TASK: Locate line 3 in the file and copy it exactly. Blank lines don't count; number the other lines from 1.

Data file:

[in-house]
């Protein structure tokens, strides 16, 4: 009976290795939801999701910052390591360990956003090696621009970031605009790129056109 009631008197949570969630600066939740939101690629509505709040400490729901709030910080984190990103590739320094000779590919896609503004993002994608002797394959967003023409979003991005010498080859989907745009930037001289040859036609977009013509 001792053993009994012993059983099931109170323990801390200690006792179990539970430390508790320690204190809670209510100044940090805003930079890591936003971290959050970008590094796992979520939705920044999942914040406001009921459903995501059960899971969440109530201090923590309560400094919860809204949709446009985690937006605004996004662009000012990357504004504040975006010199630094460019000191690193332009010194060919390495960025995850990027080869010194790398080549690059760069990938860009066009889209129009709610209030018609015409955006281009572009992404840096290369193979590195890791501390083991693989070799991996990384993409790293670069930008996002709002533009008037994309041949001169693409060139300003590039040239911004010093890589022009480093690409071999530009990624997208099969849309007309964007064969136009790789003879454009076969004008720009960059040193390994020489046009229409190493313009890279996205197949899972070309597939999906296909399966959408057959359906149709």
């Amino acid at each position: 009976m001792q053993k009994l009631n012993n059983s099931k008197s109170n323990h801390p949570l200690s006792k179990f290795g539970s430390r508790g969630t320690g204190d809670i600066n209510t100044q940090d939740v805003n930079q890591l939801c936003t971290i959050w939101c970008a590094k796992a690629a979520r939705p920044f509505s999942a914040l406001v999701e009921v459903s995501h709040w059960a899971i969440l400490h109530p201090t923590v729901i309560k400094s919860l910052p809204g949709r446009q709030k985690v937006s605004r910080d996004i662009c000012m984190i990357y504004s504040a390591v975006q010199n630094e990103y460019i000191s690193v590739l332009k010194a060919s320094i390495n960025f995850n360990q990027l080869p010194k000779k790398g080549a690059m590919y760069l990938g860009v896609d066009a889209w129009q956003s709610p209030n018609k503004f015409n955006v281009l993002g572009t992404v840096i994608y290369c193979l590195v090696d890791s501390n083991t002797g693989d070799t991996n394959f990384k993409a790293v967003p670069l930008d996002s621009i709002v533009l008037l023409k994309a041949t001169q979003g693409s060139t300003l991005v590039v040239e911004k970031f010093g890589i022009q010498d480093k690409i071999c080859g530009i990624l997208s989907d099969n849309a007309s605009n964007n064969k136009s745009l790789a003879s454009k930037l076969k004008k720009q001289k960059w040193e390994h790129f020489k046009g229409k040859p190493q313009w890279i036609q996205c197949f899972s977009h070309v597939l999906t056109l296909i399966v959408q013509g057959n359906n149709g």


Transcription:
């Amino acid at each position: 009976m001792q053993k009994l009631n012993n059983s099931k008197s109170n323990h801390p949570l200690s006792k179990f290795g539970s430390r508790g969630t320690g204190d809670i600066n209510t100044q940090d939740v805003n930079q890591l939801c936003t971290i959050w939101c970008a590094k796992a690629a979520r939705p920044f509505s999942a914040l406001v999701e009921v459903s995501h709040w059960a899971i969440l400490h109530p201090t923590v729901i309560k400094s919860l910052p809204g949709r446009q709030k985690v937006s605004r910080d996004i662009c000012m984190i990357y504004s504040a390591v975006q010199n630094e990103y460019i000191s690193v590739l332009k010194a060919s320094i390495n960025f995850n360990q990027l080869p010194k000779k790398g080549a690059m590919y760069l990938g860009v896609d066009a889209w129009q956003s709610p209030n018609k503004f015409n955006v281009l993002g572009t992404v840096i994608y290369c193979l590195v090696d890791s501390n083991t002797g693989d070799t991996n394959f990384k993409a790293v967003p670069l930008d996002s621009i709002v533009l008037l023409k994309a041949t001169q979003g693409s060139t300003l991005v590039v040239e911004k970031f010093g890589i022009q010498d480093k690409i071999c080859g530009i990624l997208s989907d099969n849309a007309s605009n964007n064969k136009s745009l790789a003879s454009k930037l076969k004008k720009q001289k960059w040193e390994h790129f020489k046009g229409k040859p190493q313009w890279i036609q996205c197949f899972s977009h070309v597939l999906t056109l296909i399966v959408q013509g057959n359906n149709g």